4. The complaint set out a copy of the note in suit, which contained, as a part thereof, a provision for a reasonable attorney's fee. It was also alleged in the complaint that the mortgage was given "to secure the payment of said note."

These allegations of the complaint are found by the court to be true and such finding is supported by the evidence. The agreement for an attorney's fee, therefore, appears to have been secured by the mortgage, and it was proper to so treat it in the decree of foreclosure. (County Bank of San Luis Obispo v. Goldtree, 129 Cal. 160.)

5. A letter was offered in evidence dated February, 1899, written by defendant Witter, Jr., some days after the action was begun and purporting to accept a proposition of plaintiff theretofore made to the effect that he, plaintiff, would release the mortgage on payment of the principal of his note. This letter was properly excluded for two reasons: 1. Because it was written too late to constitute an acceptance of the alleged offer of plaintiff, as the said offer had been revoked by the commencement of the action; and 2. This letter, as well as the other evidence touching an agreement to take less than the whole amount due the plaintiff, was immaterial because it appeared that there was no consideration for any such an agreement. An agreement to take less than the full amount of a claim made after the same is due must have a new consideration to support it, or such agreement cannot be enforced. There was no error in the exclusion by the court of evidence offered by appellants.

6. Orendorff seeks to intervene in the action for the reason, as stated on his behalf, "that a part of the premises described in said complaint is the property of said Charles Orendorff," and "that if judgment were rendered in this action pursuant to said complaint and the property sold as described in said complaint it would cloud the title of the said Charles Orendorff." Orendorff presented no complaint in intervention to the court, and he does not disclose the date of his title or the nature of his ownership in the affidavit filed on his behalf. From the meager showing made it was impossible for the court to determine that his title was one that could be litigated in a suit for foreclosure. The burden was on him to show that his was a proper case for intervention. It appears to be the settled law that an adverse claim to the land in opposition to the mortgagor and mortgagee cannot be tried in the equitable action of foreclosure. (Williams v. Cooper, 124 Cal. 666; Murray v. Etchepare, 129 Cal. 318.) On the showing made the court properly denied the intervention.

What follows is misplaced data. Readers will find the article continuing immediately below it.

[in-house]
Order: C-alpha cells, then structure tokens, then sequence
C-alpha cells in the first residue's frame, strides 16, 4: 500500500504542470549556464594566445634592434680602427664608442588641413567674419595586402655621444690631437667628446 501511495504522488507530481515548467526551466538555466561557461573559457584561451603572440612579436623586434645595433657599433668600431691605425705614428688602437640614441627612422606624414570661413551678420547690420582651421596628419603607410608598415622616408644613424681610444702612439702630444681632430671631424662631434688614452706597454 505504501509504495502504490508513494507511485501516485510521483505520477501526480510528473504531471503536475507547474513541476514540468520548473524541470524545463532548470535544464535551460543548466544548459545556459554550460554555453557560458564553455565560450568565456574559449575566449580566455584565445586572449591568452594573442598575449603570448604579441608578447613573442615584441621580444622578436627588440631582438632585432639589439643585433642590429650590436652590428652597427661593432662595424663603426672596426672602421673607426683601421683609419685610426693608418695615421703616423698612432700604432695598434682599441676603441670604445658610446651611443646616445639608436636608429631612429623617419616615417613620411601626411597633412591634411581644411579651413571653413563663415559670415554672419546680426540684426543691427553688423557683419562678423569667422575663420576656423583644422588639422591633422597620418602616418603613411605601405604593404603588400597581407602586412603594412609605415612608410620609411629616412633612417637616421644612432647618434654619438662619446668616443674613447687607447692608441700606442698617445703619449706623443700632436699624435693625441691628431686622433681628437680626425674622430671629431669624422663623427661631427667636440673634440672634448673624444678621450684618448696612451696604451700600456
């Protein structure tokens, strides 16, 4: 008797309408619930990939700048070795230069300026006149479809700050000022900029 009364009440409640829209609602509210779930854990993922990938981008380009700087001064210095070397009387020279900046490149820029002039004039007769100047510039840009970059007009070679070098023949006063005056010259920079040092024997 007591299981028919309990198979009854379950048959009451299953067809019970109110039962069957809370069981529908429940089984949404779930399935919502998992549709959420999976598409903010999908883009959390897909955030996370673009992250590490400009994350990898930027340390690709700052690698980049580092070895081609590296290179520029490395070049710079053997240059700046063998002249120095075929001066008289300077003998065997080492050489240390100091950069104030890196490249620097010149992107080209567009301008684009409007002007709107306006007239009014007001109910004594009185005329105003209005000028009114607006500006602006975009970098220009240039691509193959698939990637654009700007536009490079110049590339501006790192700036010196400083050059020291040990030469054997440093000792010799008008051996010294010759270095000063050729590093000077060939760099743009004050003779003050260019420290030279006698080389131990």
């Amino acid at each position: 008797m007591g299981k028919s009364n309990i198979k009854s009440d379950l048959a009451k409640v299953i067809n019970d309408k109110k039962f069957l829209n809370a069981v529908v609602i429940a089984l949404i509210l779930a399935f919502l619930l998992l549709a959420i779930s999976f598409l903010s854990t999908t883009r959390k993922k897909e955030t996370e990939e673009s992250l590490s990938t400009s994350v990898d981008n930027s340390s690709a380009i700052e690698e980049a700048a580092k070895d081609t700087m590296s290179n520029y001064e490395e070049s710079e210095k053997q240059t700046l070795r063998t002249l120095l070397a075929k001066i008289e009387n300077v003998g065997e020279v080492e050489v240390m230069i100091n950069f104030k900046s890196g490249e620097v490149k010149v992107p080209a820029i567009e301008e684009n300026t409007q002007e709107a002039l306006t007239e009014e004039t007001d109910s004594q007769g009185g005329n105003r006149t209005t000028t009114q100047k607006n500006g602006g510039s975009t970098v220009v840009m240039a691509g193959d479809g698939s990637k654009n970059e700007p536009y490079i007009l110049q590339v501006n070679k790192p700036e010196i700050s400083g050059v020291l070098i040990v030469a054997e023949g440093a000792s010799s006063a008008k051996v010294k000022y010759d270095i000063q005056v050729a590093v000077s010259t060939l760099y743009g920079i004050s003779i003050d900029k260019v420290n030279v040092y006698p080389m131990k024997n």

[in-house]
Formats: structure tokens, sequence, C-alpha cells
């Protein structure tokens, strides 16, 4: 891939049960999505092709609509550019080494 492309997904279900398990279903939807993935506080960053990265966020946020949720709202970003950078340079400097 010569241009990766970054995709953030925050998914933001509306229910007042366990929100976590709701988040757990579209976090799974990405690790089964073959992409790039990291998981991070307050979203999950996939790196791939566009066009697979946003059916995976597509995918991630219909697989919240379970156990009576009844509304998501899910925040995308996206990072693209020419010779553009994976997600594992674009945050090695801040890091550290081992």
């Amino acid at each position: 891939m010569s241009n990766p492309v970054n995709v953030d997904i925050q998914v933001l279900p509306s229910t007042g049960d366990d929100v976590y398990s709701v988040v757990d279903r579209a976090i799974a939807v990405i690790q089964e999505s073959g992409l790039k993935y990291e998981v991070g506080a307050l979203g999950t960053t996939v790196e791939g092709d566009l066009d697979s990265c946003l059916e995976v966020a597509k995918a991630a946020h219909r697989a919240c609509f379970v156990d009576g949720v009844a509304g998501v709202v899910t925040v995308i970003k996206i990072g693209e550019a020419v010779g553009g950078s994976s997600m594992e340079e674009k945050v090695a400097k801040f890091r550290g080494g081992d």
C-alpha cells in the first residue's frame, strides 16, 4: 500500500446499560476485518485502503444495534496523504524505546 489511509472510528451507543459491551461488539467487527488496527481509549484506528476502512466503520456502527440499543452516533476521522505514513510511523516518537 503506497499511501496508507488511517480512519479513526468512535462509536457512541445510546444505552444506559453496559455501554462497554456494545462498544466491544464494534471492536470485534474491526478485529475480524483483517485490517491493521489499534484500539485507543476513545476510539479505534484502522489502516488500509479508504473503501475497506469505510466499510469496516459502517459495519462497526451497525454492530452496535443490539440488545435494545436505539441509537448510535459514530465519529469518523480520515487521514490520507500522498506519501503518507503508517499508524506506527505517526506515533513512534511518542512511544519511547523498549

The other points urged by appellants are not of sufficient importance to require special notice.

We advise that the judgment and orders appealed from be affirmed.

Chipman, C., and Smith, C., concurred.

For the reasons given in the foregoing opinion the judgment and orders appealed from are affirmed.

Henshaw, J., McFarland, J., Temple, J.

Summaries of

Peachy v. Witter

Supreme Court of California,Department Two
Jan 4, 1901
131 Cal. 316 (Cal. 1901)
Case details for

Peachy v. Witter

Case Details

Full title:WILLIAM T. PEACHY, Respondent, v. G.F. WITTER, Jr., et al., Appellants

Court:Supreme Court of California,Department Two

Date published: Jan 4, 1901


131 Cal. 316 (Cal. 1901)
63 P. 468